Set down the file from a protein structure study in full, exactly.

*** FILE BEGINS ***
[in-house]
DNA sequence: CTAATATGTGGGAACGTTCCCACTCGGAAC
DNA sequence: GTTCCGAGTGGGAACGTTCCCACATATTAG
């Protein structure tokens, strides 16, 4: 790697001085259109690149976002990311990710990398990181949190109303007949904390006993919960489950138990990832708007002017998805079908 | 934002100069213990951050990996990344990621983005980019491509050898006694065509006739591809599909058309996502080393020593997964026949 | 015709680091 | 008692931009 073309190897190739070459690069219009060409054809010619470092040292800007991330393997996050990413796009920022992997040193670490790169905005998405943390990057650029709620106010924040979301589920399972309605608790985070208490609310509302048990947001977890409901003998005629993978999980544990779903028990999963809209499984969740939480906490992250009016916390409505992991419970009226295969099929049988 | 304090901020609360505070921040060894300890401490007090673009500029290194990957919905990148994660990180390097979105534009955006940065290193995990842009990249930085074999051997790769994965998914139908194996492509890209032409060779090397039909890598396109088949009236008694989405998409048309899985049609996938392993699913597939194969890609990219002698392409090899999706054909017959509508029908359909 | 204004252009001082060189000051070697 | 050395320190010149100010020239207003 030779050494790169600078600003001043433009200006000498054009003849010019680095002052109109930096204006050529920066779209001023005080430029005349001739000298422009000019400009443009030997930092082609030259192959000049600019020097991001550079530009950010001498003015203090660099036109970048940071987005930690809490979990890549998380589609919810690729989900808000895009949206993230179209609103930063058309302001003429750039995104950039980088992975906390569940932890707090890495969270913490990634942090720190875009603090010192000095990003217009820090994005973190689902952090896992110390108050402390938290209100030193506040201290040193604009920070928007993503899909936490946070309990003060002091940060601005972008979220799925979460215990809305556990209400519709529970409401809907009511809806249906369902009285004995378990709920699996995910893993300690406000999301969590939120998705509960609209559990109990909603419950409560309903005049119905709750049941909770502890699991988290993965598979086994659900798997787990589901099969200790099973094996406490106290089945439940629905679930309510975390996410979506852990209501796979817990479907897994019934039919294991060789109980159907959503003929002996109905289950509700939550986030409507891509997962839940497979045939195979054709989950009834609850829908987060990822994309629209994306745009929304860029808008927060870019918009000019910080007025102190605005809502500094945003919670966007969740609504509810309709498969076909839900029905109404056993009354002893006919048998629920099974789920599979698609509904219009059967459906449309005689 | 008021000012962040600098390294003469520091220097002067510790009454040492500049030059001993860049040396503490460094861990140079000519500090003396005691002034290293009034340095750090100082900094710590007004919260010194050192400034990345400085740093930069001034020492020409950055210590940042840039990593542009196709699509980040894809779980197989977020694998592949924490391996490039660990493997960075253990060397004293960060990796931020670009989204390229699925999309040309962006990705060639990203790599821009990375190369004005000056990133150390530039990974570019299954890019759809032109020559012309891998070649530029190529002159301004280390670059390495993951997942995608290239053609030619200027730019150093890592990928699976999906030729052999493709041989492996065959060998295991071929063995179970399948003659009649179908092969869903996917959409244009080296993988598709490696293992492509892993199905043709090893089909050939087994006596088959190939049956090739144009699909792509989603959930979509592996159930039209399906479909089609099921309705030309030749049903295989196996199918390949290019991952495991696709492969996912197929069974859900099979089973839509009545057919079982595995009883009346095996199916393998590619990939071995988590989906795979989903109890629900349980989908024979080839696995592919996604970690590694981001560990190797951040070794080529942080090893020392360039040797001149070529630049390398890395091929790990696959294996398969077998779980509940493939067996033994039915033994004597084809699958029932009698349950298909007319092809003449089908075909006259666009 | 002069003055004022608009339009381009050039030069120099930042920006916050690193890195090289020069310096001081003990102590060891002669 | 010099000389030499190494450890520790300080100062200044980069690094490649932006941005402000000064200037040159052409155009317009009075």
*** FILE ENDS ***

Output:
[in-house]
DNA sequence: CTAATATGTGGGAACGTTCCCACTCGGAAC
DNA sequence: GTTCCGAGTGGGAACGTTCCCACATATTAG
């Protein structure tokens, strides 16, 4: 790697001085259109690149976002990311990710990398990181949190109303007949904390006993919960489950138990990832708007002017998805079908 | 934002100069213990951050990996990344990621983005980019491509050898006694065509006739591809599909058309996502080393020593997964026949 | 015709680091 | 008692931009 073309190897190739070459690069219009060409054809010619470092040292800007991330393997996050990413796009920022992997040193670490790169905005998405943390990057650029709620106010924040979301589920399972309605608790985070208490609310509302048990947001977890409901003998005629993978999980544990779903028990999963809209499984969740939480906490992250009016916390409505992991419970009226295969099929049988 | 304090901020609360505070921040060894300890401490007090673009500029290194990957919905990148994660990180390097979105534009955006940065290193995990842009990249930085074999051997790769994965998914139908194996492509890209032409060779090397039909890598396109088949009236008694989405998409048309899985049609996938392993699913597939194969890609990219002698392409090899999706054909017959509508029908359909 | 204004252009001082060189000051070697 | 050395320190010149100010020239207003 030779050494790169600078600003001043433009200006000498054009003849010019680095002052109109930096204006050529920066779209001023005080430029005349001739000298422009000019400009443009030997930092082609030259192959000049600019020097991001550079530009950010001498003015203090660099036109970048940071987005930690809490979990890549998380589609919810690729989900808000895009949206993230179209609103930063058309302001003429750039995104950039980088992975906390569940932890707090890495969270913490990634942090720190875009603090010192000095990003217009820090994005973190689902952090896992110390108050402390938290209100030193506040201290040193604009920070928007993503899909936490946070309990003060002091940060601005972008979220799925979460215990809305556990209400519709529970409401809907009511809806249906369902009285004995378990709920699996995910893993300690406000999301969590939120998705509960609209559990109990909603419950409560309903005049119905709750049941909770502890699991988290993965598979086994659900798997787990589901099969200790099973094996406490106290089945439940629905679930309510975390996410979506852990209501796979817990479907897994019934039919294991060789109980159907959503003929002996109905289950509700939550986030409507891509997962839940497979045939195979054709989950009834609850829908987060990822994309629209994306745009929304860029808008927060870019918009000019910080007025102190605005809502500094945003919670966007969740609504509810309709498969076909839900029905109404056993009354002893006919048998629920099974789920599979698609509904219009059967459906449309005689 | 008021000012962040600098390294003469520091220097002067510790009454040492500049030059001993860049040396503490460094861990140079000519500090003396005691002034290293009034340095750090100082900094710590007004919260010194050192400034990345400085740093930069001034020492020409950055210590940042840039990593542009196709699509980040894809779980197989977020694998592949924490391996490039660990493997960075253990060397004293960060990796931020670009989204390229699925999309040309962006990705060639990203790599821009990375190369004005000056990133150390530039990974570019299954890019759809032109020559012309891998070649530029190529002159301004280390670059390495993951997942995608290239053609030619200027730019150093890592990928699976999906030729052999493709041989492996065959060998295991071929063995179970399948003659009649179908092969869903996917959409244009080296993988598709490696293992492509892993199905043709090893089909050939087994006596088959190939049956090739144009699909792509989603959930979509592996159930039209399906479909089609099921309705030309030749049903295989196996199918390949290019991952495991696709492969996912197929069974859900099979089973839509009545057919079982595995009883009346095996199916393998590619990939071995988590989906795979989903109890629900349980989908024979080839696995592919996604970690590694981001560990190797951040070794080529942080090893020392360039040797001149070529630049390398890395091929790990696959294996398969077998779980509940493939067996033994039915033994004597084809699958029932009698349950298909007319092809003449089908075909006259666009 | 002069003055004022608009339009381009050039030069120099930042920006916050690193890195090289020069310096001081003990102590060891002669 | 010099000389030499190494450890520790300080100062200044980069690094490649932006941005402000000064200037040159052409155009317009009075």